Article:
Read Books Online, for Free
|The Princess and the Goblin||George MacDonald|
The Princess and - We Shall See Who
|Page 2 of 4||
'Why, what have you been doing with your eyes, child?' asked the old lady. 'Crying,' answered the princess.
'Because I couldn't find my way down again.'
'But you could find your way up.'
'Not at first - not for a long time.'
'But your face is streaked like the back of a zebra. Hadn't you a handkerchief to wipe your eyes with?'
'Then why didn't you come to me to wipe them for you?'
'Please, I didn't know you were here. I will next time.'
'There's a good child!' said the old lady.
Then she stopped her wheel, and rose, and, going out of the room, returned with a little silver basin and a soft white towel, with which she washed and wiped the bright little face. And the princess thought her hands were so smooth and nice!
When she carried away the basin and towel, the little princess wondered to see how straight and tall she was, for, although she was so old, she didn't stoop a bit. She was dressed in black velvet with thick white heavy-looking lace about it; and on the black dress her hair shone like silver. There was hardly any more furniture in the room than there might have been in that of the poorest old woman who made her bread by her spinning. There was no carpet on the floor - no table anywhere - nothing but the spinning-wheel and the chair beside it. When she came back, she sat down and without a word began her spinning once more, while Irene, who had never seen a spinning-wheel, stood by her side and looked on. When the old lady had got her thread fairly going again, she said to the princess, but without looking at her:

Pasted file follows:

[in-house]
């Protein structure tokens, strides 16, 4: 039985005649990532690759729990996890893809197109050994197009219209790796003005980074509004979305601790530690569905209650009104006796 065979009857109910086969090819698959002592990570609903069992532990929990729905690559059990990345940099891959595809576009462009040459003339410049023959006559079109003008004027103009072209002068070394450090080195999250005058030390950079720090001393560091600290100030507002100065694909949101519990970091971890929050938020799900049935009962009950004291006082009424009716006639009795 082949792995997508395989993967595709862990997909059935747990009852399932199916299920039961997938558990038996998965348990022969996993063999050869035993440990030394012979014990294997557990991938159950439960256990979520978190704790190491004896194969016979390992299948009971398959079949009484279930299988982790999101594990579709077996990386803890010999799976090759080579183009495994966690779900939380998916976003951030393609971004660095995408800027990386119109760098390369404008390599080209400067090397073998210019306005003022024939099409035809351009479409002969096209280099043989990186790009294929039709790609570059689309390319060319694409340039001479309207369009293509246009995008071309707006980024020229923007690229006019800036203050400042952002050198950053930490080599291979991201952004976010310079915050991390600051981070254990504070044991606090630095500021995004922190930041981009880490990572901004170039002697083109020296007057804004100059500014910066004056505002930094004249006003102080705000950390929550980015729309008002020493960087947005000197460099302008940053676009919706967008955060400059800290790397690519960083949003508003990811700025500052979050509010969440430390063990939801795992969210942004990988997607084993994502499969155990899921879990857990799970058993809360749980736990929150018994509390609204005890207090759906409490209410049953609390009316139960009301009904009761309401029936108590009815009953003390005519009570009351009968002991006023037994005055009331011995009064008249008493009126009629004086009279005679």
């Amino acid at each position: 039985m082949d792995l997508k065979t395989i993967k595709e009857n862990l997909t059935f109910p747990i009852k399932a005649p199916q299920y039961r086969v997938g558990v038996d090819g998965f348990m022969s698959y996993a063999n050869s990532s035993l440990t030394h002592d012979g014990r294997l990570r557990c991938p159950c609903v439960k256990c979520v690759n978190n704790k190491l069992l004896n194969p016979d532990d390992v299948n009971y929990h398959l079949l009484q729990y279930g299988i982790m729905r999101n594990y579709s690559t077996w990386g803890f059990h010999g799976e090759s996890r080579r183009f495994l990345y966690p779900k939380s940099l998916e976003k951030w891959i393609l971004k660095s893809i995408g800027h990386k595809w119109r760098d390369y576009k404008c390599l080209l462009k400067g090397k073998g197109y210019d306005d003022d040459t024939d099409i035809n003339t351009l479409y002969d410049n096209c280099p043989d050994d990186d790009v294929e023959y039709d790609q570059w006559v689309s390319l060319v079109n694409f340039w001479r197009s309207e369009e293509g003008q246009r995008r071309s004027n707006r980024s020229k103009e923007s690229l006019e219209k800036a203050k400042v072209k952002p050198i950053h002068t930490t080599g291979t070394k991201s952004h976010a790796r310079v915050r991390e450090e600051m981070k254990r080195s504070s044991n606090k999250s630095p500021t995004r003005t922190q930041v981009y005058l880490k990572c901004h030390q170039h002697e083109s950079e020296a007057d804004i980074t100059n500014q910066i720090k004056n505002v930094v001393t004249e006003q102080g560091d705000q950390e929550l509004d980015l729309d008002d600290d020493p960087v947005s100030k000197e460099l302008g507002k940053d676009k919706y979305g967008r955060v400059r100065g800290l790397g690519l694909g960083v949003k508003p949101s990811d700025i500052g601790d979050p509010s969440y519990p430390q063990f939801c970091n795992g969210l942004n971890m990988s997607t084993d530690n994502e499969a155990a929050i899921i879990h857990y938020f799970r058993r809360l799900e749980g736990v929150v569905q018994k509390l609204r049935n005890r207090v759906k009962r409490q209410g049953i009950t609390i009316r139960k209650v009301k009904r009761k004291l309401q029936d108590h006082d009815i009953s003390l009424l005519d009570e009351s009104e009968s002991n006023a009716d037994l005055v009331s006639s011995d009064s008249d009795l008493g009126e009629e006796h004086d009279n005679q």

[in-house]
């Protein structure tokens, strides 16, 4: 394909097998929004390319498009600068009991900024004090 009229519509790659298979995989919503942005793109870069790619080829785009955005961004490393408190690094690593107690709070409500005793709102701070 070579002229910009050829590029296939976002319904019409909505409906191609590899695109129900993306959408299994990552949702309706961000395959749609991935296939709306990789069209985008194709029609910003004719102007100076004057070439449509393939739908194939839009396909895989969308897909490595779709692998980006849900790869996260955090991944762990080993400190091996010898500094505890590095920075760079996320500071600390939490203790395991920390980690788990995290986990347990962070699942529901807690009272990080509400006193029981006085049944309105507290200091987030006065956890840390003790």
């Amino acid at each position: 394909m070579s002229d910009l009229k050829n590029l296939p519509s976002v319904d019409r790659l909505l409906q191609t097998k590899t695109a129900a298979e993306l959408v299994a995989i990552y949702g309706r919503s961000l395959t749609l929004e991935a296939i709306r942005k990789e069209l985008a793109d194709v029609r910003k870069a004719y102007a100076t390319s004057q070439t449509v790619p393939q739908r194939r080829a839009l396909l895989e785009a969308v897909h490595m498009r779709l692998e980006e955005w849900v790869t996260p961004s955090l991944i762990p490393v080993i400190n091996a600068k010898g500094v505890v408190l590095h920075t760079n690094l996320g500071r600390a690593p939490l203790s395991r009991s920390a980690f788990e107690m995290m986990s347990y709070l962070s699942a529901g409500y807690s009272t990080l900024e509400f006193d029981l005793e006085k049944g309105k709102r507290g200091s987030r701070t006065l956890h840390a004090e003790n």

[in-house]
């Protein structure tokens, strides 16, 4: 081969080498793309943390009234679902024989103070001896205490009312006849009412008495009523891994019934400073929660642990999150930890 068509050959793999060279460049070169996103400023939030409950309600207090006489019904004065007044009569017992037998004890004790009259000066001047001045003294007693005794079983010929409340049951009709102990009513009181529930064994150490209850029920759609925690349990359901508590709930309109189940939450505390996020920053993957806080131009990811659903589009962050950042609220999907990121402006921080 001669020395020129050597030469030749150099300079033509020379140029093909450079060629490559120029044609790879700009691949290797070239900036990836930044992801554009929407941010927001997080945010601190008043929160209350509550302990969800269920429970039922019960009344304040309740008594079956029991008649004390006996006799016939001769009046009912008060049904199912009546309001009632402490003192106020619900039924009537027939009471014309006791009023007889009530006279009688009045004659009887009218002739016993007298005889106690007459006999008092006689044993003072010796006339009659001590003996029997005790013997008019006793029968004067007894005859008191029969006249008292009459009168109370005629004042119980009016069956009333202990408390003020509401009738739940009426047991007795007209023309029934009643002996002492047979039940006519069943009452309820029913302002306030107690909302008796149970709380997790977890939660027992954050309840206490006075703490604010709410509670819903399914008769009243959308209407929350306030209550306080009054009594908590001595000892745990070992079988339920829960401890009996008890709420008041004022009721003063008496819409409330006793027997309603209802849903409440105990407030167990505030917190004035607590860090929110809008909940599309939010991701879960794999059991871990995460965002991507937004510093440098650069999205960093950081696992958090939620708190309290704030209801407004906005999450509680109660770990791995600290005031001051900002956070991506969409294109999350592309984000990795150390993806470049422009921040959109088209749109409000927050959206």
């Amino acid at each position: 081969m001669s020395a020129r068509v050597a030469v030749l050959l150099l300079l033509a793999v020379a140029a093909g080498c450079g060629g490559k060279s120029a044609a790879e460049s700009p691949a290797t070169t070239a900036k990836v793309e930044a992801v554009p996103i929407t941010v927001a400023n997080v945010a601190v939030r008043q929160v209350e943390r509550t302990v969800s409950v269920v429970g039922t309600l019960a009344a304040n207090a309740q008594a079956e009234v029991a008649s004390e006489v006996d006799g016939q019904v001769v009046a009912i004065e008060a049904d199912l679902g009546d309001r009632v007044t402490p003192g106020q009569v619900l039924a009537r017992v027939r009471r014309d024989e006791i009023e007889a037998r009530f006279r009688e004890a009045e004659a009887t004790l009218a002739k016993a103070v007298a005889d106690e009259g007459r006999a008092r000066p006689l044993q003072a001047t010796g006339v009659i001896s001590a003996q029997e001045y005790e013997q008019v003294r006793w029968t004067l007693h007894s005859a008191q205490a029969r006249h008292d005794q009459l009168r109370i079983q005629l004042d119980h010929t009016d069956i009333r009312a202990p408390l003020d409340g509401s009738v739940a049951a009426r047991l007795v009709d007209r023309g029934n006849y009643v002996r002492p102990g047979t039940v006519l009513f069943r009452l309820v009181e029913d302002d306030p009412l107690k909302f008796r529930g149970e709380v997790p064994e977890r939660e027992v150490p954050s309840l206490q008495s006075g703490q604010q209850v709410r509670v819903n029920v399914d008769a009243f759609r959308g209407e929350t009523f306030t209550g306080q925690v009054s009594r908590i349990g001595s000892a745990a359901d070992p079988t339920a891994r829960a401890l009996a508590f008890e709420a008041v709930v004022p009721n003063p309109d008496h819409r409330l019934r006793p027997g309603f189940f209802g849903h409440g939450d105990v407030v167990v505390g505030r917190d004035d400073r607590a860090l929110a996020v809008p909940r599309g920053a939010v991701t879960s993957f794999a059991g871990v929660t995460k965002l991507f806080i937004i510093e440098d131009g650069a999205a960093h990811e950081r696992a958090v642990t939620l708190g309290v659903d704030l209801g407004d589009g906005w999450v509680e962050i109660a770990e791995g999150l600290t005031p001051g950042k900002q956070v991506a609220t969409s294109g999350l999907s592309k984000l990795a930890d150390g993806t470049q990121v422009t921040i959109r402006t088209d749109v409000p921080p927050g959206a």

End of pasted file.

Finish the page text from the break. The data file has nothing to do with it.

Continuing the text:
'Do you know my name, child?'
'No, I don't know it,' answered the princess.
'my name is Irene.'
'That's my name!' cried the princess.
'I know that. I let you have mine. I haven't got your name. You've got mine.'
'How can that be?' asked the princess, bewildered. 'I've always had my name.'
'Your papa, the king, asked me if I had any objection to your having it; and, of course, I hadn't. I let you have it with pleasure.'
'It was very kind of you to give me your name - and such a pretty one,' said the princess.
'Oh, not so very kind!' said the old lady. 'A name is one of those things one can give away and keep all the same. I have a good many such things. Wouldn't you like to know who I am, child?'
'Yes, that I should - very much.'
'I'm your great-great-grandmother,' said the lady.
'What's that?' asked the princess.
'I'm your father's mother's father's mother.'
'Oh, dear! I can't understand that,' said the princess.
'I dare say not. I didn't expect you would. But that's no reason why I shouldn't say it.'
|Who's On Your Reading List?
Read Classic Books Online for Free at
Page by Page Books.TM
|The Princess and the Goblin
Home | More Books | About Us | Copyright 2004